Open Access

Effects of increasing MAP on tissue perfusion

  • Michael DePietro1
Critical Care20003:6539

DOI: 10.1186/ccf-2000-6539

Published: 12 October 2000

Comments

Hypotension and impaired tissue perfusion are major problems in septic shock. Different hemodynamic endpoints have been suggested as goals for resuscitation, often without critical evaluation. One such goal is a target mean arterial pressure (MAP) of > 60 mmHg. Below this value, autoregulation in the renal, cardiac and cerebral vasculature fails, resulting in organ ischemia. The authors sought to determine if titrating MAP to levels above 60 mmHg (up to 85 mmHg) improved indices of tissue perfusion or oxygenation.In this small study it did not. In particular tissue perfusion, as measured by urine output, gastric mucosal pCO2, and skin red blood cell (RBC) flow were unchanged, as was total oxygen consumption. The study was limited by its small size, only 10 patients. In particular, only three patients had chronic hypertension, and it was these patients who were thought to have potentially altered autoregulation requiring higher than expected MAP for adequate organ perfusion. An additional limitation was that not all the patients received identical vasoactive agents. While all required norepinephrine (NE), others received dopamine and/or dobutamine. This may have resulted in direct drug effects which altered the results. The authors recognize these issues. Nonetheless this limited study does suggest that the current practice of titrating MAP to > 60 mmHg is reasonable and that more rigorous study is needed.

Introduction

Septic shock is characterized by an elevated cardiac output and systemic vasodilation. In addition to volume expansion, individuals frequently require vasopressors such as norepinephrine or high dose dopamine to maintain an adequate arterial perfusion pressure. The exact endpoints to which such agents should be titrated are not entirely clear. The aim of this study was to investigate the increase in tissue perfusion associated with increasing MAP, brought about by the titration of NE, in septic shock patients.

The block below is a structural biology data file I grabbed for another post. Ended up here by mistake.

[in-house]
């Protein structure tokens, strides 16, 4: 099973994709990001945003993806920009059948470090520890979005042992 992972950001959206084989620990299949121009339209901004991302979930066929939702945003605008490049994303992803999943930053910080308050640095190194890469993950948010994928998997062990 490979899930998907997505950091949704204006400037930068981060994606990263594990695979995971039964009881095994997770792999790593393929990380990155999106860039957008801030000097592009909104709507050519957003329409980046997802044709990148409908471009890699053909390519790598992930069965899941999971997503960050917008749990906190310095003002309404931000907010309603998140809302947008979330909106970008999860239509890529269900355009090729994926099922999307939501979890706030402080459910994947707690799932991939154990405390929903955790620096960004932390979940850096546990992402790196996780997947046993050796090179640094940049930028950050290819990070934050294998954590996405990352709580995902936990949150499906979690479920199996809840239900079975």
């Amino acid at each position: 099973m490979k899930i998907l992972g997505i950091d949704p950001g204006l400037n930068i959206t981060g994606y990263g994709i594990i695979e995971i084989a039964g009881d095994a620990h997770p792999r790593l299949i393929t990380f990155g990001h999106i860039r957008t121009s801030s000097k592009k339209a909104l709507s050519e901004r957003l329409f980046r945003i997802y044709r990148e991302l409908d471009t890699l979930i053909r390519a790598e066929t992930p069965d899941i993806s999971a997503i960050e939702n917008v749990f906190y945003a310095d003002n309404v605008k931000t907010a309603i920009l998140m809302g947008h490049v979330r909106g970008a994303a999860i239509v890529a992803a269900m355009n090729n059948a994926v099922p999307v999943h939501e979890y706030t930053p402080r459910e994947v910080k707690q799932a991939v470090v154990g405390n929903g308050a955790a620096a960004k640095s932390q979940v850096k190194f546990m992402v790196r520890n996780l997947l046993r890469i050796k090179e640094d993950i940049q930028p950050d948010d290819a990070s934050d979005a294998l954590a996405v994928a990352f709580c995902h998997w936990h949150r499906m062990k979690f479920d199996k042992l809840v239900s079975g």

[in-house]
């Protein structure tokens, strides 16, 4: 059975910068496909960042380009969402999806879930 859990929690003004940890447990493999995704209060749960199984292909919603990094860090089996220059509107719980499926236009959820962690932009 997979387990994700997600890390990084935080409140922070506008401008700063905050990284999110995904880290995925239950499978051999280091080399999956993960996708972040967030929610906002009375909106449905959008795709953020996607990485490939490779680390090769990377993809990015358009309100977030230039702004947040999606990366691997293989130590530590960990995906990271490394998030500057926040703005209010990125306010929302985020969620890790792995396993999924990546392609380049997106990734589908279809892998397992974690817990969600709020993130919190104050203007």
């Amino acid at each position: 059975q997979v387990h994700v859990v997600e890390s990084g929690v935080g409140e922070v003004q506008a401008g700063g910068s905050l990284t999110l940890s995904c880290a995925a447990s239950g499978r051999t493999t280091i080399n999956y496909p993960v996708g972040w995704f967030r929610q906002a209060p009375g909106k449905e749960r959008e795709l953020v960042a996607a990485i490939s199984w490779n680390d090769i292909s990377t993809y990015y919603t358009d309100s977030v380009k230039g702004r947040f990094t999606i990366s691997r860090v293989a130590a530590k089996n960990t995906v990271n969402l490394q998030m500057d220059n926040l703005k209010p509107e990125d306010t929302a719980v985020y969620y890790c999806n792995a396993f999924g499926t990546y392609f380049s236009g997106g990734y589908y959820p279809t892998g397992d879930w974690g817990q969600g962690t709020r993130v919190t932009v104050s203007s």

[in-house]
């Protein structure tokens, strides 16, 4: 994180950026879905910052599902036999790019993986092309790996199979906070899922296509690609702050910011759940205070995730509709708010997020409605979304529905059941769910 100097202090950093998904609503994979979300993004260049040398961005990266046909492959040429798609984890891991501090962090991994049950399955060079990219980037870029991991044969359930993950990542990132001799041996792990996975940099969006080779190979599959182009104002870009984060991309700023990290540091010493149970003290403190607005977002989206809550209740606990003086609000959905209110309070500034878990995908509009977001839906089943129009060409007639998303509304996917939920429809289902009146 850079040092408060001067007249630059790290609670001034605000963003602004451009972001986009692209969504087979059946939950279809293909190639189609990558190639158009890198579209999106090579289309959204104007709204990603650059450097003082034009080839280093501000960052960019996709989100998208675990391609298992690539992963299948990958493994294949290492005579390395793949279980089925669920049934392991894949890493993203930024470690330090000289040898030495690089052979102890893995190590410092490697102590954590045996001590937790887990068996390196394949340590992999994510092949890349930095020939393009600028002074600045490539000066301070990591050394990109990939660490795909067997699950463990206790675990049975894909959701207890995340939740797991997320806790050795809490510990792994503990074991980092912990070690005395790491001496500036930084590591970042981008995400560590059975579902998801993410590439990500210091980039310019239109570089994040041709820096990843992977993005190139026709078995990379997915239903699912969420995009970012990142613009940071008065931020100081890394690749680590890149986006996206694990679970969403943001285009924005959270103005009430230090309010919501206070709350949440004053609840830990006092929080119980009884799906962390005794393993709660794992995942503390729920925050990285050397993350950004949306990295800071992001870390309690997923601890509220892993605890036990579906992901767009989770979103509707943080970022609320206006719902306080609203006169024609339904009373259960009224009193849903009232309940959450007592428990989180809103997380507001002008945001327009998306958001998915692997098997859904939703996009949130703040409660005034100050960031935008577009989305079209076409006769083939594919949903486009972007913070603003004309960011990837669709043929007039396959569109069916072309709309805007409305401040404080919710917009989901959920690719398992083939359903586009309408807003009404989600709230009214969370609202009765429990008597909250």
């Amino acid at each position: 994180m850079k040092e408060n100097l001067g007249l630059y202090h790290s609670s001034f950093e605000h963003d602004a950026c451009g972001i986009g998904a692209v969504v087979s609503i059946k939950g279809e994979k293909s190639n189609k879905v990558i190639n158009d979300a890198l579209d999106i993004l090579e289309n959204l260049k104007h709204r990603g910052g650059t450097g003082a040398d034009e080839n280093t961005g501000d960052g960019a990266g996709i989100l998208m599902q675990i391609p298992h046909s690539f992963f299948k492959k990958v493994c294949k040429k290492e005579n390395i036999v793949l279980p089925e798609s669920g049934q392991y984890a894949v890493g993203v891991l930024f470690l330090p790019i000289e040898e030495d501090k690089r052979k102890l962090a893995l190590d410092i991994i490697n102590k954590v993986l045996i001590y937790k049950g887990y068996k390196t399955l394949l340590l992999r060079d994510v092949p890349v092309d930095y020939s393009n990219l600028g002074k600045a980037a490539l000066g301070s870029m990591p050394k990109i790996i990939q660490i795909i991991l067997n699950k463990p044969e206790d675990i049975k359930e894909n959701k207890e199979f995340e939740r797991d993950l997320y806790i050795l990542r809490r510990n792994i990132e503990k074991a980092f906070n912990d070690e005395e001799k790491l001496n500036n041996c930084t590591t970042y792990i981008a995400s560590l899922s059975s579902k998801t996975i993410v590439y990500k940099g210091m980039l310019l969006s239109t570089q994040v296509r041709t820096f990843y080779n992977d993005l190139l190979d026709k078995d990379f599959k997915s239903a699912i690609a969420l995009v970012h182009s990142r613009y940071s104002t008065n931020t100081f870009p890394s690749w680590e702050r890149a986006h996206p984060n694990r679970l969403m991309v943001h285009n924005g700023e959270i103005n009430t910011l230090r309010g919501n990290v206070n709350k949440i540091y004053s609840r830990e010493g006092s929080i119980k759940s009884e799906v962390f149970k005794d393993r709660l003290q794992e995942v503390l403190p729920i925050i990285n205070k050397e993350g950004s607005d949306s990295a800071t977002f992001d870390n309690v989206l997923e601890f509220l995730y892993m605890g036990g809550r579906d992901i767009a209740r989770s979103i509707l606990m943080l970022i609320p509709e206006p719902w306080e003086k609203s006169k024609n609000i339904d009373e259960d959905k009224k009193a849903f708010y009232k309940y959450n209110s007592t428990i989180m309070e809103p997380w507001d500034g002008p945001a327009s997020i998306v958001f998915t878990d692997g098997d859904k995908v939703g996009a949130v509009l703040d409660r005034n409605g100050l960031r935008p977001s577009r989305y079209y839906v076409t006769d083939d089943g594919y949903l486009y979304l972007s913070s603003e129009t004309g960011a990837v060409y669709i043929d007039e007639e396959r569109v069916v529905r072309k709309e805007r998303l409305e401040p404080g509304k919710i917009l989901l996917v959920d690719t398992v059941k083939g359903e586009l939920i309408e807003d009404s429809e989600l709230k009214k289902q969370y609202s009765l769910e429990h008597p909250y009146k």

Methods

  • 10 patients enrolled (for criteria see paper)

  • Colloid or crystalloid infusions used to maintain pulmonary artery occlusion pressure (PaOP) >12 mmHg

  • During initial resuscitation, MAP was titrated to 65 mmHg using NE

  • Cardiac index(CI), PaOP, heart rate (HR), MAP, urine output, arterial and mixed venous blood gasses, serum lactate and skin RBC flow and velocity were measured

  • After titrating MAP to 75 and then 85 mmHg, the measurements were repeated

  • Values were compared by ANOVA

Results

Seven men and three women were enrolled - four with pneumonia and three with abdominal foci of infection. Two were anuric on entry; four were receiving dopamine infusions and one dobutamine. With increasing MAP there were significant linear trend increases in CI,systemic vascular resistance index, and oxygen delivery. No other parameter was significantly altered. In particular, indices of tissue perfusion (urine output, gastric mucosal pCO2, and skin RBC flow) were unchanged.

Authors’ Affiliations

(1)
Christiana Hospital Wilmington

References

  1. LeDoux D, Astiz ME, Carpati C, Rackow E: Effects of perfusion pressure on tissue perfusion in septic shock. Crit Care Med. 2000, 28: 2729-2732.PubMedView ArticleGoogle Scholar

Copyright

© Current Science Ltd 2000

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